Perry v. New Haven
ORDER granting 43 Motion for Summary Judgment. See attached ruling. Signed by Judge Robert N. Chatigny on 3/10/14. (Warden Rodgers, H.)
UNITED STATES DISTRICT COURT
DISTRICT OF CONNECTICUT
CITY OF NEW HAVEN,
CASE NO. 3:11-cv-1485(RNC)
RULING AND ORDER
Plaintiff Ronald Perry, a black police officer employed
by the City of New Haven, brings this action pursuant to 42
U.S.C. § 1983 against the City claiming that he was passed
over for promotion to the position of detective because of
his race in violation of the Equal Protection Clause of the
The City has moved for summary
judgment arguing that the evidence does not support a
finding that the defendant was denied promotion because of
I agree and therefore grant the motion.
The summary judgment record, viewed most favorably to
the plaintiff, establishes the following facts.
2009, the plaintiff was one of approximately fifty
candidates who passed an examination for promotion to the
position of detective.
Based on his score on the exam, he
was ranked near the bottom of the eligibility list.
"Rule of Three" would have allowed the Chief of Police to
fill a vacancy by selecting from among the top three
candidates on the list at the time of the vacancy.
Chief’s regular practice was to promote candidates "straight
off the list," in other words, in the order in which their
names appeared on the list.
Forty-six budgeted vacancies in
the position of detective were filled in this manner;
seventeen of them were filled by people of color.
these vacancies were filled, only one person was ahead of
the plaintiff on the eligibility list, a black female named
Two additional budgeted vacancies in the position of
detective arose in fall of 2009.
The Chief decided not to
the fill those vacancies, however, citing concerns that the
patrol division would be left understaffed.
officer, Caminer Lavache, was subsequently promoted.
Lavache, who is black, was not on the original eligibility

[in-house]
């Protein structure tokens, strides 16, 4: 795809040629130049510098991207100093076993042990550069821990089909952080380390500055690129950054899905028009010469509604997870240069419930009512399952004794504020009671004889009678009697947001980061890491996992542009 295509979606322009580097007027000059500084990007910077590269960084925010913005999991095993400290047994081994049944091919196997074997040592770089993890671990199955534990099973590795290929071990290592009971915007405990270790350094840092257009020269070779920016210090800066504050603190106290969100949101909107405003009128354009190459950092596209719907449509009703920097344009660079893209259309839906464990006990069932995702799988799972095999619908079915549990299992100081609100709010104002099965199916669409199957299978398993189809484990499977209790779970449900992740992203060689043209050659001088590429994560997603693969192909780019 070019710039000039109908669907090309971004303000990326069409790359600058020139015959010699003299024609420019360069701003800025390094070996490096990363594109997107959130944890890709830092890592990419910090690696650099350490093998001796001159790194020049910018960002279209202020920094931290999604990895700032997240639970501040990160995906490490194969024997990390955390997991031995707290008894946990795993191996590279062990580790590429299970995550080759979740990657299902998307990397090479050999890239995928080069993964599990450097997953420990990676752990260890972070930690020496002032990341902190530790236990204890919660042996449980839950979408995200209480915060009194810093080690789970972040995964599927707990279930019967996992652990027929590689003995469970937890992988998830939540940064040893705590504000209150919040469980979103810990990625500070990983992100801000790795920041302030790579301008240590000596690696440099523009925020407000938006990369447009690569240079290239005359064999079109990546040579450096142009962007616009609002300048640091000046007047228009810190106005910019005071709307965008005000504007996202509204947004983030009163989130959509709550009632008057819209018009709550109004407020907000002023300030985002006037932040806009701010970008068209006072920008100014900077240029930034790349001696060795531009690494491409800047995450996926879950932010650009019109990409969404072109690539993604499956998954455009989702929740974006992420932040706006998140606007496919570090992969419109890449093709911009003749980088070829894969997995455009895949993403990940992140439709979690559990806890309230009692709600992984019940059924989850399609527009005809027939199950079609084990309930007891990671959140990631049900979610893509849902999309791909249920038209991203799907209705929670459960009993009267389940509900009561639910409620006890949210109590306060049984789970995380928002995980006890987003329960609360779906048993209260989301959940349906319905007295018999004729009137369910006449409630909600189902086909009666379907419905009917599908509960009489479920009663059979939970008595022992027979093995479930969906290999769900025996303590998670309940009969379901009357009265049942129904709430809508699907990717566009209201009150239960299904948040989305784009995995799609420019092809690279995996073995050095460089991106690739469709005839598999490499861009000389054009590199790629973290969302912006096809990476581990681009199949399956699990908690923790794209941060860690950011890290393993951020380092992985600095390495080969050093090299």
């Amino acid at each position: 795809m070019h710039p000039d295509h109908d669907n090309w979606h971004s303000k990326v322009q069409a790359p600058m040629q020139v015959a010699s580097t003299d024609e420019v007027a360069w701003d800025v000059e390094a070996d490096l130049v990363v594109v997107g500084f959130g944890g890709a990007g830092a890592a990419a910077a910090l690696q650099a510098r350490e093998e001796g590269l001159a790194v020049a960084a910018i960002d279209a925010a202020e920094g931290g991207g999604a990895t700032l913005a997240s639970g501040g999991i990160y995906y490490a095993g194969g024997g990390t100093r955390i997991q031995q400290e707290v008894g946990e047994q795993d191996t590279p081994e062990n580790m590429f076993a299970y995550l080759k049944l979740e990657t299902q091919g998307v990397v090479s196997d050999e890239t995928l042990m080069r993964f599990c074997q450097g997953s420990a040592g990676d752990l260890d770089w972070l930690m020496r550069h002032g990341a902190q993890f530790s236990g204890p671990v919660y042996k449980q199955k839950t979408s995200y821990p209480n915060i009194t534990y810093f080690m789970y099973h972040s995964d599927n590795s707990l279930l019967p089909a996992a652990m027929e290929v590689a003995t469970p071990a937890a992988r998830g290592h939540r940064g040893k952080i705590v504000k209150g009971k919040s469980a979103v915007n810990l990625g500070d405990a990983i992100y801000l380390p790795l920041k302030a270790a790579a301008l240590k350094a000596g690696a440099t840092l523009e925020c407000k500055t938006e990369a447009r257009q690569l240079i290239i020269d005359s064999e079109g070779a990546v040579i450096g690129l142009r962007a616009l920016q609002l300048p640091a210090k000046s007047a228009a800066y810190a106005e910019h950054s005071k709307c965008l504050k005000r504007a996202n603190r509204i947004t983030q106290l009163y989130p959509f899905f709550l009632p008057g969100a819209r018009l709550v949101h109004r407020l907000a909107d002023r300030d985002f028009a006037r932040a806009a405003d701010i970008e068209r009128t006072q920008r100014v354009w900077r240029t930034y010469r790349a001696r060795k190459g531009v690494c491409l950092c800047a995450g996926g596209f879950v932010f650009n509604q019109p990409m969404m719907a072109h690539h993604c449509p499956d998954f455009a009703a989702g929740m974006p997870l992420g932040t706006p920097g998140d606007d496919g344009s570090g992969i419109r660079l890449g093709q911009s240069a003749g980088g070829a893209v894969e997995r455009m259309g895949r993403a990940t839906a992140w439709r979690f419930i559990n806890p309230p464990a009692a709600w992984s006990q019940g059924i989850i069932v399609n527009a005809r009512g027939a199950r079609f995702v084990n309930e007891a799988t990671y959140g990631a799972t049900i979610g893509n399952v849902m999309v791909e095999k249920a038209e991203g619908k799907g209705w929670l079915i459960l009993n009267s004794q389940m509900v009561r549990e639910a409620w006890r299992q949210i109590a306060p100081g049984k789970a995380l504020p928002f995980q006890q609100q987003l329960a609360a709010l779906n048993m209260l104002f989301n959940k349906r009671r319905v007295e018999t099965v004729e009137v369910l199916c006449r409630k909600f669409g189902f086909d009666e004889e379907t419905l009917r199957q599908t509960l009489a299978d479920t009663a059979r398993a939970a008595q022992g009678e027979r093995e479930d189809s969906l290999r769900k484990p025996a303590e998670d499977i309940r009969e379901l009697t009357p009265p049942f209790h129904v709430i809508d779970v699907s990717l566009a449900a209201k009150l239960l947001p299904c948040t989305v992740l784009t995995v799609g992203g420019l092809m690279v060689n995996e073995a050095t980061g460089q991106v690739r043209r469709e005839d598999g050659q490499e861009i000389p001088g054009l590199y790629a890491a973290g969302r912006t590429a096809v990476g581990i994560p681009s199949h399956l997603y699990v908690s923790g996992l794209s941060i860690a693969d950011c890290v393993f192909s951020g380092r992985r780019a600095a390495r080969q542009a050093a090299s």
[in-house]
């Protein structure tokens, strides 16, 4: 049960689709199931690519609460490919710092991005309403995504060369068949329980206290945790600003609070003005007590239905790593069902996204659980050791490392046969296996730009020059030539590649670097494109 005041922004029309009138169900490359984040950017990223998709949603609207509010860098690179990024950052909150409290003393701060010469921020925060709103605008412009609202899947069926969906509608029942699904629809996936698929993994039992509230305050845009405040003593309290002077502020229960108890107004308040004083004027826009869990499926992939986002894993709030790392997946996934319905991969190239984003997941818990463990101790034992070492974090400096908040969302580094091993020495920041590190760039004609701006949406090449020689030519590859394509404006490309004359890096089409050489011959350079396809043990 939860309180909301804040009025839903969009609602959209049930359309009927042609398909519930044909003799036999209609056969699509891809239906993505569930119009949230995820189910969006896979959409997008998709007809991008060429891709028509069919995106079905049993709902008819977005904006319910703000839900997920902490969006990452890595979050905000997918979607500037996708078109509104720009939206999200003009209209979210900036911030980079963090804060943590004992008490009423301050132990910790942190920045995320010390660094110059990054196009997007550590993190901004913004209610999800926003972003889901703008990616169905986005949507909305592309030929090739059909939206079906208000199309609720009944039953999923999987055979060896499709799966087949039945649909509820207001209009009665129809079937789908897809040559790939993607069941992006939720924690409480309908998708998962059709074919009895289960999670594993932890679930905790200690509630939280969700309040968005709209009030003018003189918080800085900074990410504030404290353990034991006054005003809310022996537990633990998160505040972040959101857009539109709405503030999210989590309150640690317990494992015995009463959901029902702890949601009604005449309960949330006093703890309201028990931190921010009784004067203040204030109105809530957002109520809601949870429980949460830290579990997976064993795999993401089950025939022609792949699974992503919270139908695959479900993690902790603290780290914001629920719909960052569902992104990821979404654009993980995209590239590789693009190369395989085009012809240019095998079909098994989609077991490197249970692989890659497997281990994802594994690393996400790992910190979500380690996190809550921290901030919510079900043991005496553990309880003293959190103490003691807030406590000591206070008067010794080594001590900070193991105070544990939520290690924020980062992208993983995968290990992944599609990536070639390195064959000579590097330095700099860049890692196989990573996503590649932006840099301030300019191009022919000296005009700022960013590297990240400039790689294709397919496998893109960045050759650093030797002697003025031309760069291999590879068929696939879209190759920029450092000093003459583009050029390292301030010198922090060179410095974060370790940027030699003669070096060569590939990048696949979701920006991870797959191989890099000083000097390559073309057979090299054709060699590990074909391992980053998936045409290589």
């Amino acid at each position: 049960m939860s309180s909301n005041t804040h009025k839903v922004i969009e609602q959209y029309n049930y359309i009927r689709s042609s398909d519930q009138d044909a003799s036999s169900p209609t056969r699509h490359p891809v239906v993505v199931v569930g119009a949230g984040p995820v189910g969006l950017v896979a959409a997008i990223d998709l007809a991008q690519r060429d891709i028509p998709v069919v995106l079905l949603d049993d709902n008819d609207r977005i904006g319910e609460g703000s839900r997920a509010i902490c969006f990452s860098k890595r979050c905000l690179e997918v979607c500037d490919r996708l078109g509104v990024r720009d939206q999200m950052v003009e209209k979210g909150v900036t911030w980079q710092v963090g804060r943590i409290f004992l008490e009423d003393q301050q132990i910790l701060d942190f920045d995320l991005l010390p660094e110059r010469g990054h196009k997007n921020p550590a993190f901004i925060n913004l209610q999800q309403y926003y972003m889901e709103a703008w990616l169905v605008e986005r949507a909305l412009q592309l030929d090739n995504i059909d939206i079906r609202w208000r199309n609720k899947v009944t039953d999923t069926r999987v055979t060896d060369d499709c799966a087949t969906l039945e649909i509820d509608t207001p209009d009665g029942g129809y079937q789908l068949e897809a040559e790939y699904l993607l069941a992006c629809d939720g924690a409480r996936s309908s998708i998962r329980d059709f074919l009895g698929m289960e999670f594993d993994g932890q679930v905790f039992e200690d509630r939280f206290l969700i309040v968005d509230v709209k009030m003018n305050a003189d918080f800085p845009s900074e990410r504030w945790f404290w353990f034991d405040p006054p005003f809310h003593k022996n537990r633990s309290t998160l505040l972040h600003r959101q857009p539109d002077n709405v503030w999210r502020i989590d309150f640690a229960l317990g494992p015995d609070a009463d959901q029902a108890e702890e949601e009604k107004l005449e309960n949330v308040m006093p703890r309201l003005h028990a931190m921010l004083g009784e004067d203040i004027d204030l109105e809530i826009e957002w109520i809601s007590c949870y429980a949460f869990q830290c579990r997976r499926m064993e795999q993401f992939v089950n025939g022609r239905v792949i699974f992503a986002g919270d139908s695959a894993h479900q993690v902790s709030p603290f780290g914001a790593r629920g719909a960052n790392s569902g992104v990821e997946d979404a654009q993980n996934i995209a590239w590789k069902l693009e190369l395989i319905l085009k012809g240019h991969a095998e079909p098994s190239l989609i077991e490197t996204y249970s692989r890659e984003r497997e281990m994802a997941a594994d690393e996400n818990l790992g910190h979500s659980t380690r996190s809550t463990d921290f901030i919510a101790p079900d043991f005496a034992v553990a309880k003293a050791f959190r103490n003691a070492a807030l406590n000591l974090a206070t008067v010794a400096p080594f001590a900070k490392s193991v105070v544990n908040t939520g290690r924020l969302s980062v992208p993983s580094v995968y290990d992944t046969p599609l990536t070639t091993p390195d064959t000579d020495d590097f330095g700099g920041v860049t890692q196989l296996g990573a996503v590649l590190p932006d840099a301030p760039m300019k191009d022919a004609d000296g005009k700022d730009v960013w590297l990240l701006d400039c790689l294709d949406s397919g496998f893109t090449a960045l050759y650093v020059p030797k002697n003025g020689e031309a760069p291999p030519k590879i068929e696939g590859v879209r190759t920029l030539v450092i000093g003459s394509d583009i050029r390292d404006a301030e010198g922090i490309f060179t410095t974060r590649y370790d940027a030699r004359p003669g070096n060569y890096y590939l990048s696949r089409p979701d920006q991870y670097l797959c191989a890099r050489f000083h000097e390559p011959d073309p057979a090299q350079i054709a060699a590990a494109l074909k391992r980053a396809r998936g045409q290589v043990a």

list because he was on military leave at the time the
examination was administered.
When Lavache returned from
leave, he took the examination and got a better score than
others who were promoted but he was inadvertently overlooked
as vacancies were filled from the original list.
error was discovered, Lavache was promoted, leaving only one
budgeted vacancy when the eligibility list expired.
time, the plaintiff was in the second position on the
eligibility list, after Officer Roach.
Other than the requirement for state action, the
analysis of employment discrimination claims under § 1983 is
the same as the test used in Title VII cases.
Doe v. City
of New York, 473 Fed. Appx. 24, 27 (2d Cir. 2012).
prevail on his § 1983 equal protection claim, the plaintiff
has the burden of proving that he was denied promotion
because of his race.
The record before the Court would not
permit a jury to make that finding.
There is no meaningful
dispute that only one budgeted vacancy remained when the
eligibility list expired.
The plaintiff was second on the
list after Officer Roach.
The plaintiff does not contend
that he was entitled to be promoted instead of her.1
Accordingly, the defendant’s motion for summary
judgment is hereby granted.
The Clerk may close the file.
So ordered this 10th day of March 2014.
Robert N. Chatigny
United States District Judge
Plaintiff’s supplemental brief states that he was never
told there was a finite number of vacancies. But there is no
evidence that more than one budgeted vacancy existed when the
list expired. The plaintiff's subjective belief that more
vacancies could have been filled is insufficient to give rise to
a genuine issue of material fact for trial.
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